Systemic administration and targeted radiosensitization via chemically synthetic aptamer-siRNA chimeras in human tumor xenografts

Xiaohua Ni, Yonggang Zhang, Kenji Zennami, Mark Castanares, Amarnath Mukherjee, Raju R. Raval, Haoming Zhou, Theodore L. Deweese, Shawn E. Lupold

Research output: Contribution to journalArticle

10 Citations (Scopus)

Abstract

Radiation therapy is a highly effective tool for treating all stages of prostate cancer, from curative approaches in localized disease to palliative care and enhanced survival for patients with distant bone metastases. The therapeutic index of these approaches may be enhanced with targeted radiation-sensitizing agents. Aptamers are promising nucleic acid delivery agents for short interfering RNAs (siRNA) and short hairpin RNAs (shRNA). We have previously developed a radiation-sensitizing RNA aptamer-shRNA chimera that selectively delivers DNA-PK targeting shRNAs to prostatespecific membrane antigen (PSMA) positive cells in the absence of transfection reagents. Although these chimera are effective, their synthesis requires in vitro transcription and their evaluation was limited to intratumoral administration. Here, we have developed a second-generation aptamer-siRNA chimera that can be assembled through the annealing of three separate chemically synthesized components. The resulting chimera knocked down DNA-PK in PSMA-positive prostate cancer cells, without the need of additional transfection reagents, and enhanced the efficacy of radiationmediated cell death. Following intravenous injection, the chimera effectively knocked down DNA-PK in established subcutaneous PSMA-positive tumors. Systemic treatment with these radiationsensitizing agents selectively enhanced the potency of external beam radiation therapy for established PSMA-positive tumors.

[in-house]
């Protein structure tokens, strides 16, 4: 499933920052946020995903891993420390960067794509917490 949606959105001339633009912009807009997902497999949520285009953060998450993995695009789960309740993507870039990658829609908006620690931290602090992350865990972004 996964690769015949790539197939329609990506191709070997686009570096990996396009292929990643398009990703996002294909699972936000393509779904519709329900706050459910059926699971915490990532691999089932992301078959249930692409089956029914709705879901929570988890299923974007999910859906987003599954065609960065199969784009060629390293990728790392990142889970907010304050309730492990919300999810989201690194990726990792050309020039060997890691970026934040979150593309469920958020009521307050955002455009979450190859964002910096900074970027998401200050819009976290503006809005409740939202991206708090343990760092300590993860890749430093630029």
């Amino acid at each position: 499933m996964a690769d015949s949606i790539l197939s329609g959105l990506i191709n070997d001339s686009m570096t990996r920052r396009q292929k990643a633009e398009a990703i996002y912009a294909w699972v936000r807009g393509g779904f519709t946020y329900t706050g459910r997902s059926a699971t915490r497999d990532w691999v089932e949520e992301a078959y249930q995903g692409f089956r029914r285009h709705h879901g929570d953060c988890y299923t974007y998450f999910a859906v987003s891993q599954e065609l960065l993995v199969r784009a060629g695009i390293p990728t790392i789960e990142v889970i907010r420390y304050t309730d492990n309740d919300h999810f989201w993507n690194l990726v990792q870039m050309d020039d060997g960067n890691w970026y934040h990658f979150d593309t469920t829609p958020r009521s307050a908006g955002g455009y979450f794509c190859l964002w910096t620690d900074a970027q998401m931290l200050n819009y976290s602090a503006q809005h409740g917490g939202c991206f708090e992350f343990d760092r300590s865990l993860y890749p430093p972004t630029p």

Original languageEnglish (US)
Pages (from-to)2797-2804
Number of pages8
JournalMolecular Cancer Therapeutics
Volume14
Issue number12
DOIs
StatePublished - Dec 1 2015
Externally publishedYes

Fingerprint

Heterografts
Small Interfering RNA
Membranes
Neoplasm Antigens
Neoplasms
Transfection
DNA
Prostatic Neoplasms
Radiotherapy
Nucleotide Aptamers
Radiation-Sensitizing Agents
Antigens
Palliative Care
Intravenous Injections
Nucleic Acids
Cell Death
Radiation
Neoplasm Metastasis
Bone and Bones
Survival

ASJC Scopus subject areas

  • Oncology
  • Cancer Research

Cite this

Systemic administration and targeted radiosensitization via chemically synthetic aptamer-siRNA chimeras in human tumor xenografts. / Ni, Xiaohua; Zhang, Yonggang; Zennami, Kenji; Castanares, Mark; Mukherjee, Amarnath; Raval, Raju R.; Zhou, Haoming; Deweese, Theodore L.; Lupold, Shawn E.

In: Molecular Cancer Therapeutics, Vol. 14, No. 12, 01.12.2015, p. 2797-2804.

Research output: Contribution to journalArticle

Ni, Xiaohua ; Zhang, Yonggang ; Zennami, Kenji ; Castanares, Mark ; Mukherjee, Amarnath ; Raval, Raju R. ; Zhou, Haoming ; Deweese, Theodore L. ; Lupold, Shawn E. / Systemic administration and targeted radiosensitization via chemically synthetic aptamer-siRNA chimeras in human tumor xenografts. In: Molecular Cancer Therapeutics. 2015 ; Vol. 14, No. 12. pp. 2797-2804.
@article{513d95df31b8466e8309abf6b9caff96,
title = "Systemic administration and targeted radiosensitization via chemically synthetic aptamer-siRNA chimeras in human tumor xenografts",
abstract = "Radiation therapy is a highly effective tool for treating all stages of prostate cancer, from curative approaches in localized disease to palliative care and enhanced survival for patients with distant bone metastases. The therapeutic index of these approaches may be enhanced with targeted radiation-sensitizing agents. Aptamers are promising nucleic acid delivery agents for short interfering RNAs (siRNA) and short hairpin RNAs (shRNA). We have previously developed a radiation-sensitizing RNA aptamer-shRNA chimera that selectively delivers DNA-PK targeting shRNAs to prostatespecific membrane antigen (PSMA) positive cells in the absence of transfection reagents. Although these chimera are effective, their synthesis requires in vitro transcription and their evaluation was limited to intratumoral administration. Here, we have developed a second-generation aptamer-siRNA chimera that can be assembled through the annealing of three separate chemically synthesized components. The resulting chimera knocked down DNA-PK in PSMA-positive prostate cancer cells, without the need of additional transfection reagents, and enhanced the efficacy of radiationmediated cell death. Following intravenous injection, the chimera effectively knocked down DNA-PK in established subcutaneous PSMA-positive tumors. Systemic treatment with these radiationsensitizing agents selectively enhanced the potency of external beam radiation therapy for established PSMA-positive tumors.",